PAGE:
David Bourget (Western Ontario)
David Chalmers (ANU, NYU)
Rafael De Clercq
Ezio Di Nucci
Jack Alan Reynolds
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Synthese 156 (1):53 - 77 (2007)
The likelihood principle (LP) is a core issue in disagreements between Bayesian and frequentist statistical theories. Yet statements of the LP are often ambiguous, while arguments for why a Bayesian must accept it rely upon unexamined implicit premises. I distinguish two propositions associated with the LP, which I label LP1 and LP2. I maintain that there is a compelling Bayesian argument for LP1, based upon strict conditionalization, standard Bayesian decision theory, and a proposition I call the practical relevance principle. In contrast, I argue that there is no similarly compelling argument for or against LP2. I suggest that these conclusions lead to a restrictedly pluralistic view of Bayesian confirmation measures.
|Keywords||Philosophy Philosophy of Language Metaphysics Epistemology Logic Philosophy|
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References found in this work BETA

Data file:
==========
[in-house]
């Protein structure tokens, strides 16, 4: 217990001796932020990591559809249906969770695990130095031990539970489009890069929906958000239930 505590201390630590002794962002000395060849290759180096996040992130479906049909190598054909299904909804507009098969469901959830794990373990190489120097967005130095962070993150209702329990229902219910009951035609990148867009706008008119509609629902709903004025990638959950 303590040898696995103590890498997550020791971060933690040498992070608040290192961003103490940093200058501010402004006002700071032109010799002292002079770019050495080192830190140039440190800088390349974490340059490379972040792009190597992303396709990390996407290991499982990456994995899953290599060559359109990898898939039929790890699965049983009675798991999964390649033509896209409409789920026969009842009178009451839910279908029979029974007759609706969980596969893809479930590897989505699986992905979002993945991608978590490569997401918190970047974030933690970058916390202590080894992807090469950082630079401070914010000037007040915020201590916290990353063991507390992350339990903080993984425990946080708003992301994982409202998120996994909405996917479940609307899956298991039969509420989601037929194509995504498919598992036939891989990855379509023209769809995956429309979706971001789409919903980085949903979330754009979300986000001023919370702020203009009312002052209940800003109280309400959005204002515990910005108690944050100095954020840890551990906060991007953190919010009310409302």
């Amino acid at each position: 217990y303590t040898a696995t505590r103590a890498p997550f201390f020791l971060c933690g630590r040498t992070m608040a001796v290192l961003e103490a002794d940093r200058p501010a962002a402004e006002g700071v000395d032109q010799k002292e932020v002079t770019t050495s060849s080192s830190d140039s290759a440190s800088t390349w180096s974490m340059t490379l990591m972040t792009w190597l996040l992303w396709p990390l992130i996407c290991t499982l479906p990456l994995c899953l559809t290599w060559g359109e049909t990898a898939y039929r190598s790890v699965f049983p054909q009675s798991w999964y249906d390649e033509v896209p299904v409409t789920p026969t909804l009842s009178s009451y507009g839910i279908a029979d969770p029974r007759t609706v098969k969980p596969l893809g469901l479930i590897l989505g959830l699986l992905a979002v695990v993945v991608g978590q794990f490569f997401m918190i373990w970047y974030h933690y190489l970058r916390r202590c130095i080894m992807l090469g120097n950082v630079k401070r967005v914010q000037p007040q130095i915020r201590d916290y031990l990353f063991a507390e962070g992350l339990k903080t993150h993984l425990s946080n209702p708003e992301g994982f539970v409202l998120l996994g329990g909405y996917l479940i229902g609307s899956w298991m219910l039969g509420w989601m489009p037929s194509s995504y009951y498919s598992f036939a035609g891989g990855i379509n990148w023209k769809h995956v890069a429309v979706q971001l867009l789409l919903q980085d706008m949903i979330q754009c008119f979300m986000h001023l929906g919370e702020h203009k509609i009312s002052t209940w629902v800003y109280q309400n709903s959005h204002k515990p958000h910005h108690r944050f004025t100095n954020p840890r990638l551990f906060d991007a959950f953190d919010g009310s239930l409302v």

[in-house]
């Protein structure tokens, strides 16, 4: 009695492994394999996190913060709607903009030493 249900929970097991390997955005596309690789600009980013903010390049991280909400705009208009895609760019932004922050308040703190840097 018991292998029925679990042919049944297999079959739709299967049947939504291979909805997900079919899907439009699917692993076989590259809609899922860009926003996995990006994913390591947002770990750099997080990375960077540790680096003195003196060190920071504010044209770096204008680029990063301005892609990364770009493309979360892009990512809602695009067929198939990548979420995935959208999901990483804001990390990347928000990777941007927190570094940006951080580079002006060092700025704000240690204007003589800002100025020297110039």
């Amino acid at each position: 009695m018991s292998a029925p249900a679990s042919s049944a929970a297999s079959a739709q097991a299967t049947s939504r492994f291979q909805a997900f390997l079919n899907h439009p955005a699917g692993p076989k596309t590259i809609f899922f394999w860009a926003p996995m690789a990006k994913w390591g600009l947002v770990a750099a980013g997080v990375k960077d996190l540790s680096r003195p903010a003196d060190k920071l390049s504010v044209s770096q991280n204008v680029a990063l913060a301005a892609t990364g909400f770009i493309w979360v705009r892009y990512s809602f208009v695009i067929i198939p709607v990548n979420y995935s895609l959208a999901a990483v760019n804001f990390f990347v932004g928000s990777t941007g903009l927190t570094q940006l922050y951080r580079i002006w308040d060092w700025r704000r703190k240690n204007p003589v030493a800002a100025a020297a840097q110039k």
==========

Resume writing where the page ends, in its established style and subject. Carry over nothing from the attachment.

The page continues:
Robert Nozick (1981). Philosophical Explanations. Harvard University Press.
Rudolf Carnap (1962). Logical Foundations of Probability. Chicago]University of Chicago Press.
Deborah G. Mayo (2001). Error and the Growth of Experimental Knowledge. International Studies in the Philosophy of Science 15 (1):455-459.
Citations of this work BETA
Vincenzo Crupi & Katya Tentori (2014). State of the Field: Measuring Information and Confirmation. Studies in History and Philosophy of Science Part A 47:81-90.
Vincenzo Crupi & Katya Tentori (2013). Confirmation as Partial Entailment: A Representation Theorem in Inductive Logic. Journal of Applied Logic 11 (4):364-372.
Vincenzo Crupi (2015). Inductive Logic. Journal of Philosophical Logic 44 (6):641-650.
J. Brian Pitts (2013). Irrelevant Conjunction and the Ratio Measure or Historical Skepticism. Synthese 190 (12):2117-2139.
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